Turmeric, or haldi, holds an important place in Indian kitchens because of its strong aroma, healing properties
Correction: The story first published on May 1, 2020 said farmers produced 26,000 million tonnes of turmeric every year. It was supposed to be metric tonnes instead of million tonnes. The error has been rectified June 26, 2020 and is regretted.
More than 40,000 turmeric farmers in Odisha’s Kandhamal district are suffering huge losses from the economic downturn wrought by the nationwide lockdown to curb the novel coronavirus disease (COVID-19) pandemic.
Kandhamal is known for its indigenous variety of turmeric or haldi — a spice that holds an important place in Indian kitchens because of its strong aroma and healing properties as well.
Subash Pradhan of Phiringia village in the tribal-dominated district cultivated turmeric on her half-acre land six months back. She hoped to earn good money from the crop this harvest season, as she usually supplies her produce to local businessmen. The lockdown, however, has dashed her hopes to earn money from the crop.
The lockdown has made it tough for turmeric farmers to recoup the cost of cultivation, said Sambhari Digal, a resident of Raikia village, who also grows turmeric.
“COVID-19 is disastrous for haldi farmers and businessmen of the region,” she said, adding that she along with the rest of the farmers would earlier supply turmeric to Cuttack, Bhubaneswar and several other towns and cities across the state.
“We are now in great distress,” said Ranjan Pradhan, a businessman from Daringbadi village, who deals in turmeric. Yuvraj Pradhan, another turmeric farmer, said the lockdown was important, but there was an urgent need to address the current problem.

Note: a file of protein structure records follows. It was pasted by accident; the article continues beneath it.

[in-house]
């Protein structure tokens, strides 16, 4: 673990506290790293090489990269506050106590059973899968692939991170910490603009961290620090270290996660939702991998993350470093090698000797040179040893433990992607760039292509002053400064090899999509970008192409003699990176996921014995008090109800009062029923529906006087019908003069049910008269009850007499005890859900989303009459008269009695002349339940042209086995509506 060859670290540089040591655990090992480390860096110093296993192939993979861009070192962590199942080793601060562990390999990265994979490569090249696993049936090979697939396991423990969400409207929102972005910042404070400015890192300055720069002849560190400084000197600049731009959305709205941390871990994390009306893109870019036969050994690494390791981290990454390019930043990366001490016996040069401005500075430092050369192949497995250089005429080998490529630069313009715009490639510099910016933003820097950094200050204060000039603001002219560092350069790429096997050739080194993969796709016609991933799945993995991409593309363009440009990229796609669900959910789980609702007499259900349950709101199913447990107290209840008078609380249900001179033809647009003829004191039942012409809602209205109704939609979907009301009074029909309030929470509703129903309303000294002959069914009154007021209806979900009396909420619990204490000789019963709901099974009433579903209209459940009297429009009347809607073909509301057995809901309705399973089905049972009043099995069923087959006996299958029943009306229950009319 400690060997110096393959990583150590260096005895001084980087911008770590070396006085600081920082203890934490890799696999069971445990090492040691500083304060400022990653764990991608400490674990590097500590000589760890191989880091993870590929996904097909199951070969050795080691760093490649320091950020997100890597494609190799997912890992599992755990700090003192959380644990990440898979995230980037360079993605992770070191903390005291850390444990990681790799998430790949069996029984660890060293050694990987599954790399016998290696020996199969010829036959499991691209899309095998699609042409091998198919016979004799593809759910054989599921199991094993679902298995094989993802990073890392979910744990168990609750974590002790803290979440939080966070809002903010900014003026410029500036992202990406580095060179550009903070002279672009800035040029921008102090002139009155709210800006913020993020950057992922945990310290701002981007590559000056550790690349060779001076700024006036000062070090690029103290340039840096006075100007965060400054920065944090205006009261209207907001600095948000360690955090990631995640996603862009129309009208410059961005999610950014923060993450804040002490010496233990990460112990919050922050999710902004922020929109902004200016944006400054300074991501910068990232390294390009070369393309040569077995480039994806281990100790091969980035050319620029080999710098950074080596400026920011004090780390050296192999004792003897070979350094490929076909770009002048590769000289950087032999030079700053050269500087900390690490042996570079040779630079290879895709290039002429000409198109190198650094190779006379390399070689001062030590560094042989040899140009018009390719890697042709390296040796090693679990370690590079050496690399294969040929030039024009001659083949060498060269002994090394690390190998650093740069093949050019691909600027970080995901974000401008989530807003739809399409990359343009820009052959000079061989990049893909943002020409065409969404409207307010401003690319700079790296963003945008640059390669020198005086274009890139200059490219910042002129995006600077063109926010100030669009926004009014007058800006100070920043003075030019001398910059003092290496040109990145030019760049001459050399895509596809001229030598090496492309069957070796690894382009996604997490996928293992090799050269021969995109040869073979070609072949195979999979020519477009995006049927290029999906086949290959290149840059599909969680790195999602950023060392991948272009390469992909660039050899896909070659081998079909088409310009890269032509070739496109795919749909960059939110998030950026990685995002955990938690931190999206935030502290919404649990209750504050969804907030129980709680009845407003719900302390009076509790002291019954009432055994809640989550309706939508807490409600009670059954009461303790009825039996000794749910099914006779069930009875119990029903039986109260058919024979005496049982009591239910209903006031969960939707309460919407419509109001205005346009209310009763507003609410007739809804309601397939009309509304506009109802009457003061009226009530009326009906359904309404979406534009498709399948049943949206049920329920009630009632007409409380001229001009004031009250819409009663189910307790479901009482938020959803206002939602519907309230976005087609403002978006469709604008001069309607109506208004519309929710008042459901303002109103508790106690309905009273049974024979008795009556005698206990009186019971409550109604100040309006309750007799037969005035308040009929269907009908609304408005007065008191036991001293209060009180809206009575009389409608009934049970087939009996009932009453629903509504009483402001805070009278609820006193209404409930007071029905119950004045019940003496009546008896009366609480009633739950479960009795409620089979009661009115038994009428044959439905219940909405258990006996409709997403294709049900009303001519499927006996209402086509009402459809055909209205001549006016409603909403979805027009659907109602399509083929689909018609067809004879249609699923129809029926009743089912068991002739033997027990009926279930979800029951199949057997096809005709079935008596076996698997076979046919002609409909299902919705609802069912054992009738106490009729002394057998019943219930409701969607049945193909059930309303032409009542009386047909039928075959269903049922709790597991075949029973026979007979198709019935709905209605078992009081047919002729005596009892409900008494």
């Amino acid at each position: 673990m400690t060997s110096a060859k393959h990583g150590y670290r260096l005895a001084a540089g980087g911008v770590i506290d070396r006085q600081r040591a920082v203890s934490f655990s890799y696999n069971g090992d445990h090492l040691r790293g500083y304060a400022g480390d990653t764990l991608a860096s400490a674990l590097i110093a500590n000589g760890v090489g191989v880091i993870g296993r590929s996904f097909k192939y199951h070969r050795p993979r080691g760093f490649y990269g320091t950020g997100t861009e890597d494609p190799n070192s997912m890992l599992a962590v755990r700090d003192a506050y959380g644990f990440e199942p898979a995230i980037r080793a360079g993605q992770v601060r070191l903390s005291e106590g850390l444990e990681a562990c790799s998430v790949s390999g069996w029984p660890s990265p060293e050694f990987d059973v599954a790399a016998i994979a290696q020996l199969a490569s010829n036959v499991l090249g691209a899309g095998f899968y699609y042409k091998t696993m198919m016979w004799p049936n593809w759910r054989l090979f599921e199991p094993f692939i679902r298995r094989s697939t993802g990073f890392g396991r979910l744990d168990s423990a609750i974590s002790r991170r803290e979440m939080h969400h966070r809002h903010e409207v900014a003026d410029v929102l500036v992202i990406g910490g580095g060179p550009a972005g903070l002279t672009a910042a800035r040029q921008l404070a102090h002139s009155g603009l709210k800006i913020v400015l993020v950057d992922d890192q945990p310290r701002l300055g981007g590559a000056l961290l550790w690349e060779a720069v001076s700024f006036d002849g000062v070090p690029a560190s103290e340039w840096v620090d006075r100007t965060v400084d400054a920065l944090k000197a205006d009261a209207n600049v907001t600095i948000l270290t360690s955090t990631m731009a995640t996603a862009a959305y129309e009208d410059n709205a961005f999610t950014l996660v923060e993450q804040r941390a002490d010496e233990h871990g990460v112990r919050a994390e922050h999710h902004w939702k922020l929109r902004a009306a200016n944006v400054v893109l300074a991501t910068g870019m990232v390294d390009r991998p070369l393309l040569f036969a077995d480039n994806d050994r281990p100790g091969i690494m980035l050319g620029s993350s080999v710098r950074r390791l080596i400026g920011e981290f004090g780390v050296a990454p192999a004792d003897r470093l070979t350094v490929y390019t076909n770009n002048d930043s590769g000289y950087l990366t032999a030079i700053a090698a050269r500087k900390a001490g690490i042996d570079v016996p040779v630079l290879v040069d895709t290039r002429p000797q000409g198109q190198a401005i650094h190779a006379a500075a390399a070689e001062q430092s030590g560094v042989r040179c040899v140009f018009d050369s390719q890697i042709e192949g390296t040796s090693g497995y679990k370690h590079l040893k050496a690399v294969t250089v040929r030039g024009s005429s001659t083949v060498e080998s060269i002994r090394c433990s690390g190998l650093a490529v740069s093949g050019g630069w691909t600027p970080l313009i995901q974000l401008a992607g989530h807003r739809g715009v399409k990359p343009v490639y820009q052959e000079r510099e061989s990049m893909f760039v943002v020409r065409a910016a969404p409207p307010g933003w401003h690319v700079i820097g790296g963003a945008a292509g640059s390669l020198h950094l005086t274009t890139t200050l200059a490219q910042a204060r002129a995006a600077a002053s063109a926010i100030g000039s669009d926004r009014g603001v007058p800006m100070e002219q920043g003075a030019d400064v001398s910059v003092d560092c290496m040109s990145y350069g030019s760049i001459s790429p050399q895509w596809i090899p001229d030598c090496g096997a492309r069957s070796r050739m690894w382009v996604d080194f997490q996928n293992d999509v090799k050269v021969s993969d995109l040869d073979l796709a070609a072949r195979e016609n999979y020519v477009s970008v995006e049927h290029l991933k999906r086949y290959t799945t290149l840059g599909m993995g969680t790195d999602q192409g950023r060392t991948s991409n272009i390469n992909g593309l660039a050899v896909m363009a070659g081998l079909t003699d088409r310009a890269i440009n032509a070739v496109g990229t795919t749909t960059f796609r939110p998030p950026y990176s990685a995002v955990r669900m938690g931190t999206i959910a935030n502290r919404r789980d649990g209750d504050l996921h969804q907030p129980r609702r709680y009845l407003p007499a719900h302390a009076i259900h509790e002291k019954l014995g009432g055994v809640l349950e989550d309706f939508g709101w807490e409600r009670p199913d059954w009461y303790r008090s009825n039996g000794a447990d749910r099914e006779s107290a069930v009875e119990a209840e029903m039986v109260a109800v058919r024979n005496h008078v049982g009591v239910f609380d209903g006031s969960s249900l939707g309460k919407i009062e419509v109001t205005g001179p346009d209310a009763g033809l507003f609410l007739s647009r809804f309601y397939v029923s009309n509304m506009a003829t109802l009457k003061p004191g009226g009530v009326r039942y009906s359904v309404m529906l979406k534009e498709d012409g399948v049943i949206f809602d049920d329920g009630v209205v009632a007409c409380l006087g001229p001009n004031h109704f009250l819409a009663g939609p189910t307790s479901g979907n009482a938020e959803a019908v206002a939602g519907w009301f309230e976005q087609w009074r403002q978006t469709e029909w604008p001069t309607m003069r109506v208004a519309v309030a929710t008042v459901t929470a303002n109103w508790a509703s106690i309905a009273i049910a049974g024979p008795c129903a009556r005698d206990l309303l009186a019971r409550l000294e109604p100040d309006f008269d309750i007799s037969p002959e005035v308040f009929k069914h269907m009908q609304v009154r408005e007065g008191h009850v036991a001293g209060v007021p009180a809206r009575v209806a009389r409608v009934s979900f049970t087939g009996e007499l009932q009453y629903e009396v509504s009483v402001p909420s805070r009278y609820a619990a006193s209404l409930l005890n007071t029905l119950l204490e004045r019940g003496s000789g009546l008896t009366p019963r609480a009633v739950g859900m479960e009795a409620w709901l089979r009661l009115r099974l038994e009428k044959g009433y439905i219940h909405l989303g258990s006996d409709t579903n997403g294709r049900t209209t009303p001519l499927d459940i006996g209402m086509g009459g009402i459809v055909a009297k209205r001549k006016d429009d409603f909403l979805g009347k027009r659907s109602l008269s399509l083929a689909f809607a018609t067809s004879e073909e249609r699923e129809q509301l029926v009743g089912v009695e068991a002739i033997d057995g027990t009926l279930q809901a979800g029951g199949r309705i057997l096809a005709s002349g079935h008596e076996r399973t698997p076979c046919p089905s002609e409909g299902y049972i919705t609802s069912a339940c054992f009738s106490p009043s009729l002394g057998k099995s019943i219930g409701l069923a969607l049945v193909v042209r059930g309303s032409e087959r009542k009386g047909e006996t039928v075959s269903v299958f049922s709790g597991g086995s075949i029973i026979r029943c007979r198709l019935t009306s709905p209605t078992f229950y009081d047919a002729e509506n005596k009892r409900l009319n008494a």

Unique properties in Kandhamal haldi give it a strong aroma and a higher medicinal value Photo: Ashis Senapati
The farmers produce around 26,000 metric tonnes of turmeric in 13,000 hectares of land every year in the district, that has the correct conditions — including humidity and temperature — for growing the crop.
The farmers harvest their crops in March and April every year.
The Union government recently allowed farmers to sell products in mandis (wholesale markets), said Manoj Das, the deputy director of the state’s horticulture department.
“We will open all mandis and regional marketing societies in Kandhamal soon to help turmeric farmers sell their products,” he said, adding that the crop will also be sold through the National Agriculture Market (eNAM).
Kandhamal Apex Spices Association for Marketing (KASAM) — registered society involved in processing, value addition and marketing of spices and other product — has helped turmeric farmers in the district for a long time.
KASAM, in 2018, applied for a geographical indication tag (GI tag) — given for products that have unique qualities, reputation or characteristics that can be attributed to its geographic origin — for Kandhamal haldi, the local name for the variety of turmeric produced in the district. It earned the tag in April 1, 2019, from Intellectual Property India, an organisation that comes under the Union Ministry of Commerce and Industry
Kandhamal haldi — that has more oleo resin and volatile oil content compared to other turmeric varieties — was put under Class-30 type. The unique properties in Kandhamal haldi give it a strong aroma and a higher medicinal value.
Turmeric is usually purchased by KASAM from 12,000 farmers who are the members of 60 cooperative societies, said Sanjit Patnaik, its secretary. Farmers received a bumper crop this time, said Patnaik, adding that it was a reliable and lucrative business.
Kandhamal haldi is popular in foreign countries and 95 per cent of KASAM’s procurement is exported to the US, Europe, Australia, Japan and Korea, according to Patnaik. “But the lockdown has forced exporters to not purchase turmeric, because of which we are now in deep trouble,” he added.
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